BBC NEWS Americas Africa Europe Middle East South Asia Asia Pacific Spanish Portuguese Caribbean

BBC News World Edition
 You are in: Americas  
News Front Page
Middle East
South Asia
Talking Point
Country Profiles
In Depth
BBC Sport
BBC Weather
Friday, 4 October, 2002, 16:41 GMT 17:41 UK
US meets more resistance on Iraq
Iraqi guards outside the UN headquarters in Baghdad
Russia wants the UN back in Baghdad soon
Opposition to the US line on Iraq is hardening at the United Nations, with Russia and France rejecting a tough new draft resolution on weapons inspections.

Russia's President Vladimir Putin said on Friday UN weapons inspectors had to go back to Iraq "as soon as possible".

(It is) necessary to ensure the quickest possible deployment of the Unmovic inspection mission

President Vladimir Putin

A spokesman for the French Foreign Ministry later said there was "no legal precondition for a new resolution" on weapons inspections in Iraq.

And Turkey, a key US military ally bordering on Iraq, said any US attack on Iraq must have international backing.

Alleged Iraqi deception

But Washington intensified the pressure on Iraq on Friday, charging that Baghdad had moved to conceal projects to develop weapons of mass destruction since agreeing to a resumption of UN inspections.

Open in new window : Who backs war?
Where key nations stand on Iraq

In Moscow, President Putin said it was "necessary to ensure the quickest possible deployment of the Unmovic inspection mission in the country [Iraq]".

"There is an urgent need to guarantee the absence of weapons of mass destruction in Iraq through a full compliance with the corresponding UN Security Council resolutions," he said.

We are not intent on blocking, our aim is unity and bringing positions together

Francois Rivasseau
French Foreign Ministry spokesman

The United States and Britain do not want inspectors on the ground in Iraq until a new UN mandate has been agreed.

They want the Security Council to pass a new draft resolution demanding that Iraq allows weapons inspectors anywhere on its territory and carrying a clear threat of military action if Baghdad fails to comply.

Inspections on hold

The UN chief weapons inspector, Hans Blix, has already indicated he will not start work in Iraq until the diplomatic wrangling is resolved.

UN security council
US draft resolution for UN
  • A UN member state can use "all necessary means" should Baghdad not co-operate with inspectors
  • Any permanent member of the Security Council can join an inspection mission and recommend sites to be inspected
  • Inspectors can declare no-fly and no-drive exclusion zones anywhere in Iraq
  • Access to all sites including presidential palaces
  • Russia and France - both permanent members of the Security Council - could block President George W Bush's proposed resolution. China, the fifth permanent member, also opposes the US-UK line on Iraq.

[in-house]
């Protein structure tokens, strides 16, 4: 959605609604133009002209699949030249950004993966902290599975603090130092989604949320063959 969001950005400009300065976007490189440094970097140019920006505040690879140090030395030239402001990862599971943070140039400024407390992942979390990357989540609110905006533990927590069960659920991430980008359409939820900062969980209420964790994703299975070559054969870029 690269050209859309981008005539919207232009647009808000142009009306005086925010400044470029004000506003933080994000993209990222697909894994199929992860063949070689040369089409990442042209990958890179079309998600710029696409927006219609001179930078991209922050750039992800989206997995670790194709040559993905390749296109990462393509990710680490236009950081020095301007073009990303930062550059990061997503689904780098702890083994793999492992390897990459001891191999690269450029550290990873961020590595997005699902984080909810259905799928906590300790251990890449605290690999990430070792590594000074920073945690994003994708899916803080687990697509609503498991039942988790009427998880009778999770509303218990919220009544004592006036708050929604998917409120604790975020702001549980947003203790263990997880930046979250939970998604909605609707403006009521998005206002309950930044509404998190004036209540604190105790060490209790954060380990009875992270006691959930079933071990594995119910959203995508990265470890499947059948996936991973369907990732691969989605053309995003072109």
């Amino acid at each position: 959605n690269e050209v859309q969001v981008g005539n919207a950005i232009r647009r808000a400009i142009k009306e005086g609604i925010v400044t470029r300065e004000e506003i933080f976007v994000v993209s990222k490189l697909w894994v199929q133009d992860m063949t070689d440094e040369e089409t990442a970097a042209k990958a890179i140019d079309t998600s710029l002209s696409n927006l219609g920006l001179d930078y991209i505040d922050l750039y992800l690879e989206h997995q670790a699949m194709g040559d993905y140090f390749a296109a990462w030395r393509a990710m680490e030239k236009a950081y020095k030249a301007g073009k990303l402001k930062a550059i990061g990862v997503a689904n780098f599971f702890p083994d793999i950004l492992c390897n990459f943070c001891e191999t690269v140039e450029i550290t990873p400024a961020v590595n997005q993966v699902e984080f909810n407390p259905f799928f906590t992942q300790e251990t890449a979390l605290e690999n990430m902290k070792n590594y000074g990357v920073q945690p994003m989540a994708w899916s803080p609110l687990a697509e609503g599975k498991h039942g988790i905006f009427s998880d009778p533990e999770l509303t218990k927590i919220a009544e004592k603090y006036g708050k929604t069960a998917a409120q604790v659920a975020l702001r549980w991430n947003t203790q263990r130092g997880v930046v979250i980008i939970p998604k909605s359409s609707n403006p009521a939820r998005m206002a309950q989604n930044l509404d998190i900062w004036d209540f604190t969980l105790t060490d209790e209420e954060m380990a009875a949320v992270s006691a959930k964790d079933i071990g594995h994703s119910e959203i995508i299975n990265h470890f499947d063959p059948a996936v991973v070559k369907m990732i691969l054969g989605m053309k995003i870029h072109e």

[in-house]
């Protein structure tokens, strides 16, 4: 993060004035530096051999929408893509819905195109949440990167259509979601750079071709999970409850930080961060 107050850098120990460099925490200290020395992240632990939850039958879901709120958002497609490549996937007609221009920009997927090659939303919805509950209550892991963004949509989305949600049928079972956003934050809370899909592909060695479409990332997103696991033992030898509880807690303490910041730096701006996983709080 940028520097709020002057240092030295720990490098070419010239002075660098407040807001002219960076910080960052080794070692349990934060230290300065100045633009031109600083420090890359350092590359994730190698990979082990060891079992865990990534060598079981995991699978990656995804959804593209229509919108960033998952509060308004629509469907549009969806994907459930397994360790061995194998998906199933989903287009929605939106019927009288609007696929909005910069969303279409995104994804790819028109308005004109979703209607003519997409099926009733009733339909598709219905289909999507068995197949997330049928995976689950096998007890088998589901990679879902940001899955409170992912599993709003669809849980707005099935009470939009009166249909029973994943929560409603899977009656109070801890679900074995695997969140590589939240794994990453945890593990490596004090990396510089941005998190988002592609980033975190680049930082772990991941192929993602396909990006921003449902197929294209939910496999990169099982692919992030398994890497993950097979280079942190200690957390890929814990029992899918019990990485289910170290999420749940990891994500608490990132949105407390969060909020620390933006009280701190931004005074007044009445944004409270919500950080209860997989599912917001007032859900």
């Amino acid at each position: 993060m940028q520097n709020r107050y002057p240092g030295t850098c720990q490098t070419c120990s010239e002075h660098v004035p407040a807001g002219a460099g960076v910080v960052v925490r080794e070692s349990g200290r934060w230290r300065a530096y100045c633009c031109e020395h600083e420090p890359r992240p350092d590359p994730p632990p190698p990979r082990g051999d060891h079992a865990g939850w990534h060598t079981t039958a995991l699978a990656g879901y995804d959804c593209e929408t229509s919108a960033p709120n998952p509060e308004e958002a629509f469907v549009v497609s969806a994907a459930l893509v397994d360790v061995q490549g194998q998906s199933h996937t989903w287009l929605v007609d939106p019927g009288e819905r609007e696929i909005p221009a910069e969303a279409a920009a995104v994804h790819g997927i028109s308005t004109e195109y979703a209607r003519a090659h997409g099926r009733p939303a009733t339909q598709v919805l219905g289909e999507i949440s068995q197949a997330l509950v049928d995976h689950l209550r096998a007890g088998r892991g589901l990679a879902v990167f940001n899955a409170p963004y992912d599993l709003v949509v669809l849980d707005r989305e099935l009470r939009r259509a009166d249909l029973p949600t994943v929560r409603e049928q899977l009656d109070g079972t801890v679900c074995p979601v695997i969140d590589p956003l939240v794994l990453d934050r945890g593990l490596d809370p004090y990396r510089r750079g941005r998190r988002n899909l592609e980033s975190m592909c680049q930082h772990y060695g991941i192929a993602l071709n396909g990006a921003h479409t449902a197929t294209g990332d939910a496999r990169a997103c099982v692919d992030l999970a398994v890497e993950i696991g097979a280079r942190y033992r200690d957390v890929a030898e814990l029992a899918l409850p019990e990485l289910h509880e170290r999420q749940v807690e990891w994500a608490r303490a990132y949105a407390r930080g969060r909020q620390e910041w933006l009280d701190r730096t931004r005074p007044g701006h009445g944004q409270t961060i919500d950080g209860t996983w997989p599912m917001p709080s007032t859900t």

But a senior US official quoted by Reuters news agency on Friday said Washington was working with Britain and France to reach a compromise on Iraq.

    "We still want one resolution but we're exploring with the British and the French ways of bridging the difference between the resolution that we want and the two the French want," the official said.

    France wants two resolutions - one defining the inspectors' mission and a second, if needed, detailing the action to be taken if Iraq fails to comply.

    The BBC's Justin Webb in Washington says the White House is not keen to compromise at the UN, but the State Department, which has to do the arm-twisting, seems to think the French two-step proposal would be acceptable.

    Blix meetings

    Mr Blix was meeting US Secretary of State Colin Powell and National Security Adviser Condoleezza Rice on Friday to discuss the latest Iraq developments.

    US Defense Department spokeswoman Victoria Clarke said "yes" when asked by reporters on Friday if Baghdad had recently moved to conceal weapons programmes. She declined to elaborate further.

    President Bush is to deliver a televised speech on Iraq on Monday.

    Meanwhile, bombing in Iraq's no-fly zones has continued, with a strike on an air defence command centre on Thursday in retaliation for an attempt by the Iraqi military to shoot down US and UK planes dropping leaflets warning Iraqi gunners not to fire on planes patrolling the zones.

    The BBC's David Shukman
    "For some the war has started already"
    The BBC's Matt Frei reports Washington
    "Although Bush does have a lot of support in the opinion polls, they have been dipping slightly"
    Andrei Kortunov, Russian foreign affairs specialist
    "Russia is much closer to the French position on the [resolution] issue"

    Key stories





    Should the weapons inspectors go into Iraq now?



    61425 Votes Cast

    Results are indicative and may not reflect public opinion

    See also:

    04 Oct 02 | Middle East
    03 Oct 02 | Middle East
    03 Oct 02 | Middle East
    02 Oct 02 | Europe
    03 Oct 02 | Middle East
    02 Oct 02 | Americas
    16 Jul 02 | Middle East
    02 Oct 02 | Middle East
    Internet links:

    The BBC is not responsible for the content of external internet sites

    Links to more Americas stories are at the foot of the page.

    E-mail this story to a friend

    Links to more Americas stories

    © BBC ^^ Back to top

    News Front Page | Africa | Americas | Asia-Pacific | Europe | Middle East |
    South Asia | UK | Business | Entertainment | Science/Nature |
    Technology | Health | Talking Point | Country Profiles | In Depth |